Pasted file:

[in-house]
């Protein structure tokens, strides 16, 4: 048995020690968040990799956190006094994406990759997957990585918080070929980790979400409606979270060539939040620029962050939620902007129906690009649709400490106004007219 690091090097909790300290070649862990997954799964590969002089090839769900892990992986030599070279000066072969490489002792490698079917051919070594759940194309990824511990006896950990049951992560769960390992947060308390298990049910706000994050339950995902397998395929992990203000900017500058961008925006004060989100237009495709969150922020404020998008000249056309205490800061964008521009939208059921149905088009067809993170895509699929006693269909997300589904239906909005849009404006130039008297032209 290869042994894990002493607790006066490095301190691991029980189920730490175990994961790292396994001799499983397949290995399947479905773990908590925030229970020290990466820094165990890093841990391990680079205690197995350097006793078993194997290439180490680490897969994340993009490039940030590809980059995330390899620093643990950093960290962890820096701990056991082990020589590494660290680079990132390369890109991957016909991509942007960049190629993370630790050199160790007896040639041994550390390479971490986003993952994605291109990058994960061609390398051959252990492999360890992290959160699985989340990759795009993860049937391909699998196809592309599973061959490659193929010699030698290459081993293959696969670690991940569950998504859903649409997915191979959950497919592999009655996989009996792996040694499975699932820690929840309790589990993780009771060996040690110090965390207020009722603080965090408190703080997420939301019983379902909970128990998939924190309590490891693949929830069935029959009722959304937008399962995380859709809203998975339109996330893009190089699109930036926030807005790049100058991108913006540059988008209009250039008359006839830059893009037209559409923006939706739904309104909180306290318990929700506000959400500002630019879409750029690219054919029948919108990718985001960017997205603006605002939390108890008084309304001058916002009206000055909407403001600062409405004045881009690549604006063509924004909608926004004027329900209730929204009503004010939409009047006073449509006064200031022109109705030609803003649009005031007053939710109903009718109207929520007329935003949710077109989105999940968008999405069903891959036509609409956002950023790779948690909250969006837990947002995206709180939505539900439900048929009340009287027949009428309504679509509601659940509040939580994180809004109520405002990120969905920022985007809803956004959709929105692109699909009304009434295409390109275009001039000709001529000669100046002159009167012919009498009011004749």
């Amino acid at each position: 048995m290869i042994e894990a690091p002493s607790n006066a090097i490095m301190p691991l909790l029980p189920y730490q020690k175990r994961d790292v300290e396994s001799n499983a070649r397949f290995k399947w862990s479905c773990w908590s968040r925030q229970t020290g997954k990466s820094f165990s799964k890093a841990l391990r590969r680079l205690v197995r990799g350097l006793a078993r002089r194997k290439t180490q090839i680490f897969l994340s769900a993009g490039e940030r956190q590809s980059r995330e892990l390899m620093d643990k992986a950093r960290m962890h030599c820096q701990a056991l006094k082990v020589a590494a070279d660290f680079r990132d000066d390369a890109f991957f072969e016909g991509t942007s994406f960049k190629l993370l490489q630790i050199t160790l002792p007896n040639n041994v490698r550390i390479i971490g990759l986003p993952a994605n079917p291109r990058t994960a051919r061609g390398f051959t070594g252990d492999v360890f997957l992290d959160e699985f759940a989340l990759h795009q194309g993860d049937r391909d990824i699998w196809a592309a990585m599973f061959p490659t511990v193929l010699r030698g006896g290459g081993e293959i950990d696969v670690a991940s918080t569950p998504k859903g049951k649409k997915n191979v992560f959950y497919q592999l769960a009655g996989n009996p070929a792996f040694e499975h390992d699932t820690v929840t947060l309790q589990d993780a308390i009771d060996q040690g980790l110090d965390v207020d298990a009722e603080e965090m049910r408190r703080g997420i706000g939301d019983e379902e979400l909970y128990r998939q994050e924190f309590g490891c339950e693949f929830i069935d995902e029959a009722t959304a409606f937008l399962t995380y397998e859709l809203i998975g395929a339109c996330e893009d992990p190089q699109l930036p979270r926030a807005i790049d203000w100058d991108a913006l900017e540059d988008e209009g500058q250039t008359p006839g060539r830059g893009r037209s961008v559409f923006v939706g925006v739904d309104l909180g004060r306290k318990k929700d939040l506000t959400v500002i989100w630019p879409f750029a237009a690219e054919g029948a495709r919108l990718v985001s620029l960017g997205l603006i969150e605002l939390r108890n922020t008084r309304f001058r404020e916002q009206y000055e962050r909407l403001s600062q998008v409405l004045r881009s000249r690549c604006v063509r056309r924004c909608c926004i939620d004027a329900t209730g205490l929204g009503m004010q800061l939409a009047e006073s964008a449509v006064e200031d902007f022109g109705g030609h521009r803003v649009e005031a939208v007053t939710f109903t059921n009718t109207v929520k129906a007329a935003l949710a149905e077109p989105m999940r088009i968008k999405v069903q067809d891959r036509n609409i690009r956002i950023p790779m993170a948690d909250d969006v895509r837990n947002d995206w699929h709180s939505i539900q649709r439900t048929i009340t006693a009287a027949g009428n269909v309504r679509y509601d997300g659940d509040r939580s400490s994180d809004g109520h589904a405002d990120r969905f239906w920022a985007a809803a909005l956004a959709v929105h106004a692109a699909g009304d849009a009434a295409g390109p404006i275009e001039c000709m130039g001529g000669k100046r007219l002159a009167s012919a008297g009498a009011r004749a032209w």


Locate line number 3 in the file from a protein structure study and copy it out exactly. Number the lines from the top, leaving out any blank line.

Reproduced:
């Amino acid at each position: 048995m290869i042994e894990a690091p002493s607790n006066a090097i490095m301190p691991l909790l029980p189920y730490q020690k175990r994961d790292v300290e396994s001799n499983a070649r397949f290995k399947w862990s479905c773990w908590s968040r925030q229970t020290g997954k990466s820094f165990s799964k890093a841990l391990r590969r680079l205690v197995r990799g350097l006793a078993r002089r194997k290439t180490q090839i680490f897969l994340s769900a993009g490039e940030r956190q590809s980059r995330e892990l390899m620093d643990k992986a950093r960290m962890h030599c820096q701990a056991l006094k082990v020589a590494a070279d660290f680079r990132d000066d390369a890109f991957f072969e016909g991509t942007s994406f960049k190629l993370l490489q630790i050199t160790l002792p007896n040639n041994v490698r550390i390479i971490g990759l986003p993952a994605n079917p291109r990058t994960a051919r061609g390398f051959t070594g252990d492999v360890f997957l992290d959160e699985f759940a989340l990759h795009q194309g993860d049937r391909d990824i699998w196809a592309a990585m599973f061959p490659t511990v193929l010699r030698g006896g290459g081993e293959i950990d696969v670690a991940s918080t569950p998504k859903g049951k649409k997915n191979v992560f959950y497919q592999l769960a009655g996989n009996p070929a792996f040694e499975h390992d699932t820690v929840t947060l309790q589990d993780a308390i009771d060996q040690g980790l110090d965390v207020d298990a009722e603080e965090m049910r408190r703080g997420i706000g939301d019983e379902e979400l909970y128990r998939q994050e924190f309590g490891c339950e693949f929830i069935d995902e029959a009722t959304a409606f937008l399962t995380y397998e859709l809203i998975g395929a339109c996330e893009d992990p190089q699109l930036p979270r926030a807005i790049d203000w100058d991108a913006l900017e540059d988008e209009g500058q250039t008359p006839g060539r830059g893009r037209s961008v559409f923006v939706g925006v739904d309104l909180g004060r306290k318990k929700d939040l506000t959400v500002i989100w630019p879409f750029a237009a690219e054919g029948a495709r919108l990718v985001s620029l960017g997205l603006i969150e605002l939390r108890n922020t008084r309304f001058r404020e916002q009206y000055e962050r909407l403001s600062q998008v409405l004045r881009s000249r690549c604006v063509r056309r924004c909608c926004i939620d004027a329900t209730g205490l929204g009503m004010q800061l939409a009047e006073s964008a449509v006064e200031d902007f022109g109705g030609h521009r803003v649009e005031a939208v007053t939710f109903t059921n009718t109207v929520k129906a007329a935003l949710a149905e077109p989105m999940r088009i968008k999405v069903q067809d891959r036509n609409i690009r956002i950023p790779m993170a948690d909250d969006v895509r837990n947002d995206w699929h709180s939505i539900q649709r439900t048929i009340t006693a009287a027949g009428n269909v309504r679509y509601d997300g659940d509040r939580s400490s994180d809004g109520h589904a405002d990120r969905f239906w920022a985007a809803a909005l956004a959709v929105h106004a692109a699909g009304d849009a009434a295409g390109p404006i275009e001039c000709m130039g001529g000669k100046r007219l002159a009167s012919a008297g009498a009011r004749a032209w």